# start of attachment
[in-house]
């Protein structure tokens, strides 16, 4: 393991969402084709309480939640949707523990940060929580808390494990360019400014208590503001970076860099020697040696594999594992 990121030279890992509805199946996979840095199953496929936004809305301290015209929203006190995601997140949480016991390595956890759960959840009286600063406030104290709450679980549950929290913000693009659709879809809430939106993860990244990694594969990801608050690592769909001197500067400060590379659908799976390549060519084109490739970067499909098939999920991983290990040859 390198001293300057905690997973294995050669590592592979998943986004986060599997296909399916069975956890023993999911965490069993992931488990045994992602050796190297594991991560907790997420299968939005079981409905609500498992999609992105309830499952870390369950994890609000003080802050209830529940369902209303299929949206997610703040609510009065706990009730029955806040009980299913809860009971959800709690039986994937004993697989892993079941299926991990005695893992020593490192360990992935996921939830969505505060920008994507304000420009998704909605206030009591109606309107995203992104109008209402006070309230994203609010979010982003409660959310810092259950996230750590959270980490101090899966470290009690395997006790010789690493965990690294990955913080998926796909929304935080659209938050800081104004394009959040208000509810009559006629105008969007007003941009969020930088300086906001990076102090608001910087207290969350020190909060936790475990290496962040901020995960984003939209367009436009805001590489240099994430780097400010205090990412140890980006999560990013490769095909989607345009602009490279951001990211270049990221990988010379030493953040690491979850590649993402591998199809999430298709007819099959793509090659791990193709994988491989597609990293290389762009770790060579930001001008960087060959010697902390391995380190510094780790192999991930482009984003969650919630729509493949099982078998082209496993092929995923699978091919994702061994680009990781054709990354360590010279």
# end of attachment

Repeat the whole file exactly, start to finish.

[in-house]
């Protein structure tokens, strides 16, 4: 393991969402084709309480939640949707523990940060929580808390494990360019400014208590503001970076860099020697040696594999594992 990121030279890992509805199946996979840095199953496929936004809305301290015209929203006190995601997140949480016991390595956890759960959840009286600063406030104290709450679980549950929290913000693009659709879809809430939106993860990244990694594969990801608050690592769909001197500067400060590379659908799976390549060519084109490739970067499909098939999920991983290990040859 390198001293300057905690997973294995050669590592592979998943986004986060599997296909399916069975956890023993999911965490069993992931488990045994992602050796190297594991991560907790997420299968939005079981409905609500498992999609992105309830499952870390369950994890609000003080802050209830529940369902209303299929949206997610703040609510009065706990009730029955806040009980299913809860009971959800709690039986994937004993697989892993079941299926991990005695893992020593490192360990992935996921939830969505505060920008994507304000420009998704909605206030009591109606309107995203992104109008209402006070309230994203609010979010982003409660959310810092259950996230750590959270980490101090899966470290009690395997006790010789690493965990690294990955913080998926796909929304935080659209938050800081104004394009959040208000509810009559006629105008969007007003941009969020930088300086906001990076102090608001910087207290969350020190909060936790475990290496962040901020995960984003939209367009436009805001590489240099994430780097400010205090990412140890980006999560990013490769095909989607345009602009490279951001990211270049990221990988010379030493953040690491979850590649993402591998199809999430298709007819099959793509090659791990193709994988491989597609990293290389762009770790060579930001001008960087060959010697902390391995380190510094780790192999991930482009984003969650919630729509493949099982078998082209496993092929995923699978091919994702061994680009990781054709990354360590010279």